Thursday, November 12, 2009
“The idea that an oil company was participating in the drafting of the Iraqi Constitution leaves me speechless,” said Feisal Amin al-Istrabadi, a principal drafter of the law that governed Iraq after the United States ceded control to an Iraqi government on June 28, 2004.
In effect, he said, the company “has a representative in the room, drafting.”
DNO’s chief executive, Helge Eide, confirmed that Peter Galbraith helped negotiate the Tawke deal and advised the company during 2005. But Mr. Eide said that Mr. Galbraith acted solely as a political adviser and that the company never discussed the Constitution negotiations with him. “We certainly never did give any input, language or suggestions on the Constitution,” Mr. Eide said.
Mr. Galbraith did work as a mediator between DNO and the Kurdish government until the oil contract was signed in the spring of 2004, and maintained an “ongoing business relationship” with the company throughout the constitutional negotiations in 2005 and later.
Galbraith recently was in the news after being fired from his post at the U.N. mission in Afghanistan because, Galbraith says, he had strongly warned about the possibility of fraud and corruption before Afghanistan's ill-fated presidential election in August.
The reply from Hawrami, also dated Oct. 5, called the issues arising from the regulatory probe "unfortunate internal disagreements" with the Oslo Stock Exchange, which "were exploited by the media beyond DNO's control."
That scandal is taking place in Norway, where Galbraith, the son of famed Harvard economist John Kenneth Galbraith, lives in Bergen with his Norwegian wife.
Norway's largest financial newspaper, the "Dagens Naeringsliv," reported last week that Galbraith acquired a 5 percent share in an oil field in the Iraqi Kurdish region at a time when he was a leading voice in the U.S. debate over the structure of post-Saddam Iraq.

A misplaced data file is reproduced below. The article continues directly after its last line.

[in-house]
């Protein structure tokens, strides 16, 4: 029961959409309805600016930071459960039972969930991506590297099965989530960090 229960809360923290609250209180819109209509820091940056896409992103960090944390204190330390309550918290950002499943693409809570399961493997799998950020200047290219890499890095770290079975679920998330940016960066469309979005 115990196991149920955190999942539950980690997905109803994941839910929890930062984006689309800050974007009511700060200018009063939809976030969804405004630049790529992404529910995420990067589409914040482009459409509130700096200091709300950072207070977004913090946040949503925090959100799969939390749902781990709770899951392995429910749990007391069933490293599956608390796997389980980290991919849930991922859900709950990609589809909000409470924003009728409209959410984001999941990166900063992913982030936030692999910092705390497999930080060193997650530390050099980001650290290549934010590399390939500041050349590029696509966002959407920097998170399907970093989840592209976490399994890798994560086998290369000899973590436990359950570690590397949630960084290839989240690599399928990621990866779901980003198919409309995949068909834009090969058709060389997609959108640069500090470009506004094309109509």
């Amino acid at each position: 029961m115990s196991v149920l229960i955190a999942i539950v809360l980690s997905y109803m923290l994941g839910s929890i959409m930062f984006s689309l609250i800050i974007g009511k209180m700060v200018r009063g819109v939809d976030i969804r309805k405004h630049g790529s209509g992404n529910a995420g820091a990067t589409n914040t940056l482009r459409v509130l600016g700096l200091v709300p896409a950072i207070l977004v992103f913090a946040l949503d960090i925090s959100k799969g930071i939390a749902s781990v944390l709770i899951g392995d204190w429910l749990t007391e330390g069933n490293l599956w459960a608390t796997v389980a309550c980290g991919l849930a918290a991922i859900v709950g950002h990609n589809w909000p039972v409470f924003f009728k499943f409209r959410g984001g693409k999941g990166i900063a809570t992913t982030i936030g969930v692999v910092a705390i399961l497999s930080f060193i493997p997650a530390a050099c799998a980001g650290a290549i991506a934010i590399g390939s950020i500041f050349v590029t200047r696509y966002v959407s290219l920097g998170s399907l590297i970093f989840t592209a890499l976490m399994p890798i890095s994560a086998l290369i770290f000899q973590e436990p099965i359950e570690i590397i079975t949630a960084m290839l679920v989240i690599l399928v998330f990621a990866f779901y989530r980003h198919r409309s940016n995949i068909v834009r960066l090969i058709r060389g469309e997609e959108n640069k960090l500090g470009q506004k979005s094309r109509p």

At the time, the former diplomat urged in meetings with U.S. officials and in articles in the "New York Review of Books" that the Kurds should be given maximum autonomy.
And he helped draft Iraq’s 2005 constitution by advising Kurdish leaders on legal language they should seek to insert into it -- including keeping future oil development in their region under their own control.
In the lead-up to the Iraq war, Galbraith worked as an adviser to then-U.S. Deputy Defense Secretary Paul Wolfowitz. Galbraith then left government service and in late 2003 and early 2004 worked as a paid consultant to Kurdish politicians. Later, in 2005, he advised them again on an unpaid basis.
Oslo-based DNO was the first independent Western oil company to secure an oil deal in post-Saddam Iraq, signing a production sharing contract with the Kurds in June 2004 to develop the Tawke field. DNO also has stakes in two other oil fields in the region, which are both still at the exploration level.
Wednesday, July 29, 2009
Declining demand in a global recession has produced a glut of crude at the massive Cushing oil storage terminal. Storage capacity at Cushing, about 70 miles northeast of Oklahoma City, is expected to exceed 55 million barrels by the end of the year. The premium for long-dated U.S. crude oil futures has grown dramatically since mid-July 2009, which should spur traders to hoard more crude on land and at sea to turn a profit.